Kizil Caves – China’s Ancient Buddhist Legacy Is An Architectural Time Capsule

There are 236 caves that reveal an amazing intercultural history for China’s ancient past.

Russell is a Science Writer with IFLScience and has a PhD in the History of Science, Medicine and Technology

Dr. Russell Moul

Russell is a Science Writer with IFLScience and has a PhD in the History of Science, Medicine and Technology.

Science Writer

buddhist temples built into the cliff face at kizil caves

Built into the cliff face are 236 Buddhist cave temples that show how influential the ancient Silk Road was in transporting ideas as well as commerce.

Image credit: yuzu2020/

Nestled along the northern Silk Road in the Xinjiang Uyghur Autonomous Region stands a beautiful testament to China’s ancient Buddhist past – the Kizil Caves. Carved into the face of the ochre-hued cliffs of the Flaming Mountains, the caves are an archaeological treasure that beckons history enthusiasts and the spiritually minded alike.

China’s oldest Buddhist complex 

Far from simply communicating traders and travelers, the Silk Road was also a channel for the exchange of ideas and beliefs. For instance, Arab traders helped spread the influence of Islam along the Middle East, through the points that connected this ancient network.


Similarly, Buddhism and Buddhist art was introduced into China from India via the Silk Road in the first century CE, during the Eastern Han Dynasty. In Xinjiang, where the ancient Tocharian rulers were sympathetic to Buddhism, many temples were created for worshipers. Among them were the Kizil Caves.

These caves, sometimes known as the Qizil Thousand-Buddha Caves, are a complex of Buddhist cave temples that were created between the third and eight centuries BCE. There are 236 known cave temples (135 of which are still in good condition) carved into the cliff face, spreading from east to west – spanning 2 kilometers (1.2 miles) in length.

The caves contain a large range of architectural styles that vary across the years they were constructed. For example, some of the earlier influences were Indian and Central Asian in design, while later caves are more Chinese in their influences.

The caves include common architectural features, such as prayer halls, assembly halls, corridors, and meditation cells. All of these were typically richly decorated with frescoes, murals, and sculptures.


Although most of the sculptures are gone, the murals and frescoes are well preserved. They depict a variety of narratives, including the life of Buddha, tales from Jataka stories, and celestial beings from Buddhist cosmology.

mural panel from Kizil caves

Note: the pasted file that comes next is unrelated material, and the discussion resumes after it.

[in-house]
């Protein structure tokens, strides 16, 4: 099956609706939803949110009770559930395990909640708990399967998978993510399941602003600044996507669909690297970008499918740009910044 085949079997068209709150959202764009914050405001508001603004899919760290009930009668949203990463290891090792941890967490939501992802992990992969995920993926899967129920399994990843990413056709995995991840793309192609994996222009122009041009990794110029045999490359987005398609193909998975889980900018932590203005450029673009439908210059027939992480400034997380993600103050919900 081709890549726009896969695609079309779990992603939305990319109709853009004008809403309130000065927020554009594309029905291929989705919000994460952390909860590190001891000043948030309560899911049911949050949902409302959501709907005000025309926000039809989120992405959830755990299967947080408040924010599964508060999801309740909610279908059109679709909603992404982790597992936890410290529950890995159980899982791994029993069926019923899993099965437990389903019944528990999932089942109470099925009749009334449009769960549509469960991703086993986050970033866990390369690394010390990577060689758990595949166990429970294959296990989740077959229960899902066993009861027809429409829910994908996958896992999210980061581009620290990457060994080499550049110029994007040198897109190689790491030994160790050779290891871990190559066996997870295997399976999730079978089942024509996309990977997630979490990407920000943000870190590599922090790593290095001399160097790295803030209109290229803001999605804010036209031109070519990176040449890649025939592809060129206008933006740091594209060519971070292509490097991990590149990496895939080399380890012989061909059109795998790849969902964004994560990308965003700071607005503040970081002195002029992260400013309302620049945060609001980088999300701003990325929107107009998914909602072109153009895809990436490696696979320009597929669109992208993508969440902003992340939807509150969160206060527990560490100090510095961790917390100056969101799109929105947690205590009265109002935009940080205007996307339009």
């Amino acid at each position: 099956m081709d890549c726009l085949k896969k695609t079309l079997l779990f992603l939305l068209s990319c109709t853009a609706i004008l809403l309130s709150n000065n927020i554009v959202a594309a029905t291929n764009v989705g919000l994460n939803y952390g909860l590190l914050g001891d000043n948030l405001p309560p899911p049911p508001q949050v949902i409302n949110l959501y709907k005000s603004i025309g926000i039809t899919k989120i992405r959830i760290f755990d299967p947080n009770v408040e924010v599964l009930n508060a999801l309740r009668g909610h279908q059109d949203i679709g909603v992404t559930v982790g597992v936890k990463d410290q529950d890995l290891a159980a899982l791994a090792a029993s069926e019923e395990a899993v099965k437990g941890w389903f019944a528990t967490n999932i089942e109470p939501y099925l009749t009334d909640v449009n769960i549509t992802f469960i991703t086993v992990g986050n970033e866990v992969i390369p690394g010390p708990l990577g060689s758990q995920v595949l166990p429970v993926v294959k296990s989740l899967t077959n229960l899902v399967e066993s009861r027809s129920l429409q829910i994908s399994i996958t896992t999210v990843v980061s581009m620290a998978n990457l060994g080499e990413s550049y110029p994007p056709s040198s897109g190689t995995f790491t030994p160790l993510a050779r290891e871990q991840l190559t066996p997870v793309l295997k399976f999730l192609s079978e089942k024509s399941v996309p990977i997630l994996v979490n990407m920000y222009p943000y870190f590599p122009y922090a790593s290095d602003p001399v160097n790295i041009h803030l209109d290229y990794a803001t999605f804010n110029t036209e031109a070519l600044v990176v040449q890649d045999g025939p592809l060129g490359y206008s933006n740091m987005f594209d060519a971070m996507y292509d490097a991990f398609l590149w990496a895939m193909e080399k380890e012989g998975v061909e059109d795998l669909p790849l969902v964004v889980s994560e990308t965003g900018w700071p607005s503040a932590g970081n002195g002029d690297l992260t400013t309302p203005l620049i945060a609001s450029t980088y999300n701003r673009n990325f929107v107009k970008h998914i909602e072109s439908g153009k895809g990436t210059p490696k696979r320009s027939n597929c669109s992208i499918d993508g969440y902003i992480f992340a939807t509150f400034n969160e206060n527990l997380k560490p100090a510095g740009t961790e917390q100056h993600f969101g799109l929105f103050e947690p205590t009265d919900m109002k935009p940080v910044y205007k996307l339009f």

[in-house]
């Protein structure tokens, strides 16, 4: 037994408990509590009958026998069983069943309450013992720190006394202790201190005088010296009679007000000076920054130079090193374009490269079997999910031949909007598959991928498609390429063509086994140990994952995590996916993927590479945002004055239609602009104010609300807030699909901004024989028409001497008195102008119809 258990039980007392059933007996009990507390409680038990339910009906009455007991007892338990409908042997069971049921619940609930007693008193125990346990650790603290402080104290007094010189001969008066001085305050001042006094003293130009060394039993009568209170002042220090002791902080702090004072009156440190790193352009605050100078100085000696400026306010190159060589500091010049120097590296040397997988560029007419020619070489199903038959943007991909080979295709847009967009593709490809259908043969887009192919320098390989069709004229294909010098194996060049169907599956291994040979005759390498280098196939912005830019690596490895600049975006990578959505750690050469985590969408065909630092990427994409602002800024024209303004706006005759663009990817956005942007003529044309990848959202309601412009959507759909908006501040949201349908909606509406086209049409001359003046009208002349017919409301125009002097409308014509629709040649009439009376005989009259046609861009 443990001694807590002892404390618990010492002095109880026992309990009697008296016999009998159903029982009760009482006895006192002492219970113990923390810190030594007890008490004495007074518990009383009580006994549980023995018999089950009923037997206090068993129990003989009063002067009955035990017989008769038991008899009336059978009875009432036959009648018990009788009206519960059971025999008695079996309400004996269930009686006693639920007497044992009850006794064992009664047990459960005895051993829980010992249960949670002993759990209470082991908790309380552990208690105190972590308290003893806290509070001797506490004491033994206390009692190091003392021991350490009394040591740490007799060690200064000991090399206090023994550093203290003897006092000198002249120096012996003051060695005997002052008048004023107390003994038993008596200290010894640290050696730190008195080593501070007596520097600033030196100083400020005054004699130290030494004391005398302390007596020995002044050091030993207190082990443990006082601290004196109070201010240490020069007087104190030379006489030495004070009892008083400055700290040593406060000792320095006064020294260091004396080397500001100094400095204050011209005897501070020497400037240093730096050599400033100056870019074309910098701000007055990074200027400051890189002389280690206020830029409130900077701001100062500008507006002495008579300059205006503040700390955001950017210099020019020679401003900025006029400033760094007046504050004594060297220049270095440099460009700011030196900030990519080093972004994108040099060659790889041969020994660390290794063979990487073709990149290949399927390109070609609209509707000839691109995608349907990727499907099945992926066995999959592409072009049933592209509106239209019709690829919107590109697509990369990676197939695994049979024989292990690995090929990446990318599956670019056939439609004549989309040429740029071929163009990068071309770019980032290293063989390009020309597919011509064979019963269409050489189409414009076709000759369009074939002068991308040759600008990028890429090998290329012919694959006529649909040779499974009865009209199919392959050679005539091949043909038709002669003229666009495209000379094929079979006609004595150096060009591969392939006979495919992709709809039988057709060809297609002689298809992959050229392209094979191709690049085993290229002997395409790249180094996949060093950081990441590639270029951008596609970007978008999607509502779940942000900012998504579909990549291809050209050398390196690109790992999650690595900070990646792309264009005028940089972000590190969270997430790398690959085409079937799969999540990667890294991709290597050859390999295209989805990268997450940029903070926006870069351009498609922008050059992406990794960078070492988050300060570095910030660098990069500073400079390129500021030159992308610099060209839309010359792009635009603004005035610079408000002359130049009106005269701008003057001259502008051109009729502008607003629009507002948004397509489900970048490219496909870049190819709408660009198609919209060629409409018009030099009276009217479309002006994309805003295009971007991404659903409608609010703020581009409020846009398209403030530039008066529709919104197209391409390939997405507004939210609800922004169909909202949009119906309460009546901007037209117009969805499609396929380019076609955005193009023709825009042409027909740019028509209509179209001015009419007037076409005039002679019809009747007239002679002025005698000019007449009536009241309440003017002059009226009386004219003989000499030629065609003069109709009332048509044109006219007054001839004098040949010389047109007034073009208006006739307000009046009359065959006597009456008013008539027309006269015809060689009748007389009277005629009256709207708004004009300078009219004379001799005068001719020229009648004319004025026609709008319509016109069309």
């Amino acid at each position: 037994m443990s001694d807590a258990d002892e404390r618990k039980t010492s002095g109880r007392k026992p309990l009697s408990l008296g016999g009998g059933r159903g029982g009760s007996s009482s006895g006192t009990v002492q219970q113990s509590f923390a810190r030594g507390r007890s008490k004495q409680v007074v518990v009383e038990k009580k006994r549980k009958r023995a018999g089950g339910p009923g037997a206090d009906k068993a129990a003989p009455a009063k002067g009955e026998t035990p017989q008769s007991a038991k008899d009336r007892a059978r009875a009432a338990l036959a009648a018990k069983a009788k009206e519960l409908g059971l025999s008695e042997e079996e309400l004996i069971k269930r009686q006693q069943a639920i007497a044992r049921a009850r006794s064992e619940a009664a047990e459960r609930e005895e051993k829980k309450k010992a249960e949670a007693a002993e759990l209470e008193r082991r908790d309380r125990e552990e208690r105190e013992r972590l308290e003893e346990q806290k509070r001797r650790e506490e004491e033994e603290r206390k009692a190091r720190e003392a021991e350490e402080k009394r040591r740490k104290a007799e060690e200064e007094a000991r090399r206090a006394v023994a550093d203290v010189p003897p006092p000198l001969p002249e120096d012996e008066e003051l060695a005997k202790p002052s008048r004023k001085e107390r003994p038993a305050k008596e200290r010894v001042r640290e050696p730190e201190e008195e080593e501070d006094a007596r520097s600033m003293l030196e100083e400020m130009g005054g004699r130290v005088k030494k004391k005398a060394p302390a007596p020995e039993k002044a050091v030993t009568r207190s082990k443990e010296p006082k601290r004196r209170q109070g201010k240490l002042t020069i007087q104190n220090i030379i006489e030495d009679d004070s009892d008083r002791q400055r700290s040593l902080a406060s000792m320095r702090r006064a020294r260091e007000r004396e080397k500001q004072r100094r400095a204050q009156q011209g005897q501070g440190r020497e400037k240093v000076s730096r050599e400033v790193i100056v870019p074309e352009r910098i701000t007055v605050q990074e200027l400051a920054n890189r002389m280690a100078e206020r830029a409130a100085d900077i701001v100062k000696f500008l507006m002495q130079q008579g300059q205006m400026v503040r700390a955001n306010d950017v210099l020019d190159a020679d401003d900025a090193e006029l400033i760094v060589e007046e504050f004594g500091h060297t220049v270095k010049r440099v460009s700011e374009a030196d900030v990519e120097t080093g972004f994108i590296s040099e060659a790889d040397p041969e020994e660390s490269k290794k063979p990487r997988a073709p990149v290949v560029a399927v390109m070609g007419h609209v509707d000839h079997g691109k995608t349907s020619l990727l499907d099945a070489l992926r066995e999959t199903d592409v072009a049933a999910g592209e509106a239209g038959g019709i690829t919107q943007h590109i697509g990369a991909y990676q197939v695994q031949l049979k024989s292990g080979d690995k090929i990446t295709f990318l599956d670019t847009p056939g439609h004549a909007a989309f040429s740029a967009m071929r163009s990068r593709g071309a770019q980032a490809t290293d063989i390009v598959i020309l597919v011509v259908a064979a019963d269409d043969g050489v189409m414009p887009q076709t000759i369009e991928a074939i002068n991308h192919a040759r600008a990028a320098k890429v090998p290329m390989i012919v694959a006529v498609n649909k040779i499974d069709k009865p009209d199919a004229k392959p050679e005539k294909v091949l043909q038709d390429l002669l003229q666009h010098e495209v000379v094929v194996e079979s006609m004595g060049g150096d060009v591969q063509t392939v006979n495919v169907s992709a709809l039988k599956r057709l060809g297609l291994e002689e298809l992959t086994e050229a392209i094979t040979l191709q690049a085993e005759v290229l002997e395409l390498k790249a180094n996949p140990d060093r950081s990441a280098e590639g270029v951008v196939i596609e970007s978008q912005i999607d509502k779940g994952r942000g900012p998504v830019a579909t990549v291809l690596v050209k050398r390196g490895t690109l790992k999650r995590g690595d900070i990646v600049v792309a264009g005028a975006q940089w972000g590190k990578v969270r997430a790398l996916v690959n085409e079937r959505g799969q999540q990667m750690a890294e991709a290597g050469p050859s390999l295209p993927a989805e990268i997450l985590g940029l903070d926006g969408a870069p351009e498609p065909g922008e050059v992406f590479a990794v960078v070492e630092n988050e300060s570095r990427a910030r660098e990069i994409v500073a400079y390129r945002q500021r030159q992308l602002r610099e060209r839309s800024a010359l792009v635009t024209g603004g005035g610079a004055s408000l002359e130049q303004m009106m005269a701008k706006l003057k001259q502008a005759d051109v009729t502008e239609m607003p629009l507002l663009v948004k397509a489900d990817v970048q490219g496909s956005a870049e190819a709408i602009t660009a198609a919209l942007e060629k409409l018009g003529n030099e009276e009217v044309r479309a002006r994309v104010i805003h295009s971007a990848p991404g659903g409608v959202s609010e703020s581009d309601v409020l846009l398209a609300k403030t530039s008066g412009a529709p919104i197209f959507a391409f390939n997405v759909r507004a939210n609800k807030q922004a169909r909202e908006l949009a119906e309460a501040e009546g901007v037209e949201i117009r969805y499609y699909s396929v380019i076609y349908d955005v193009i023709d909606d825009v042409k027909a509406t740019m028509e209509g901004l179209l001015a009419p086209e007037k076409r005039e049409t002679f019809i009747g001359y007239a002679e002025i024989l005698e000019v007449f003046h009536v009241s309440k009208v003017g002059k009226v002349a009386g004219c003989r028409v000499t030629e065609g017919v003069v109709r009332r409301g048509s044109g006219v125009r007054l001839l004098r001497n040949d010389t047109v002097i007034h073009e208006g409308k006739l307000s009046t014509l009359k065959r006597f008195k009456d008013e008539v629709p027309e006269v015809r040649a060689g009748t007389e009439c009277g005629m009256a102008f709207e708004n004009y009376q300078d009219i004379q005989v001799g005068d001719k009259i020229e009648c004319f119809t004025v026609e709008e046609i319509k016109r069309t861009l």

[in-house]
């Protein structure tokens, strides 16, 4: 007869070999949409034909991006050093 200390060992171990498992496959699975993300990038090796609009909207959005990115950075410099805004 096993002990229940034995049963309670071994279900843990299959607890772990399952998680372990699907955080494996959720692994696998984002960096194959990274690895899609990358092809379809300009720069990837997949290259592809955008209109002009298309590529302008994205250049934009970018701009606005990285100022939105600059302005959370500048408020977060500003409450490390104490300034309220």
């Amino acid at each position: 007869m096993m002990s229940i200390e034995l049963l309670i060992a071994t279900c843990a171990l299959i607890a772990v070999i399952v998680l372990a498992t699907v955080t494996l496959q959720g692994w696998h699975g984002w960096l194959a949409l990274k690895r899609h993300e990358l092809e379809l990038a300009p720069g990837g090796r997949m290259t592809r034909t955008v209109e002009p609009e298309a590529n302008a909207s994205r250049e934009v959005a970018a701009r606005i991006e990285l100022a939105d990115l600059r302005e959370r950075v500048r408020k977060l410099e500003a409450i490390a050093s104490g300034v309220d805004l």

An example of a mural from the Kizil Caves depicting a figure painted with a vibrant blue pigment.
Image credit: Unknown 5-6th century artist via Wikimedia Commons (public domain)

Aside from their religious and artistic allure, the Kizil Caves are also a testament to the cultural exchanges that took place along the Silk Road. The murals also depict scenes from everyday life, including farming, hunting and riding, and even musical performances.

Generally speaking, the murals are classified into three periods. Firstly, what is referred to as “Indo-Iranian style I”, because the images show a blend of Indian and Iranian artistic influences, covers the earlier caves, which are adorned with tone-on-tone paintings using browns, oranges, and greens.

The second category, “Indo-Iranian style II”, features stronger contrasting colours, bolder line strokes and the vivid lapis-lazuli blue that came from Afghanistan. As with the first period, murals created at this time show the influence of Iran as well as those from India and other contributions from Central Asia.


Finally, the last style, the “Uyghur-Chinese style,” appears in two caves at the complex and shows distinct Chinese influences from the Tang dynasty.

Their preservation 

Despite their beauty, many of the caves within the complex have been defaced over the centuries. This was done by some Muslims when they arrived in the region, as well as more recently by enthusiasts during Mao Zedong’s Cultural Revolution. In addition, German archaeologists smuggled large chunks of murals from the caves, which they took back to Berlin during the early 20th century. These human interferences have taken a toll on the appearance of this grand construction that was centuries in the making.

The caves are also in danger from the elements, as the harsh desert environment impacts their preservation. Nevertheless, scholars and conservationists are collaborating to find ways to protect them and to allow visitors a chance to see such a rich source of historical and cultural interaction.


  • tag
  • China,

  • religion,

  • archaeology,

  • caves,

  • Silk Road,

  • temples,

  • buddhism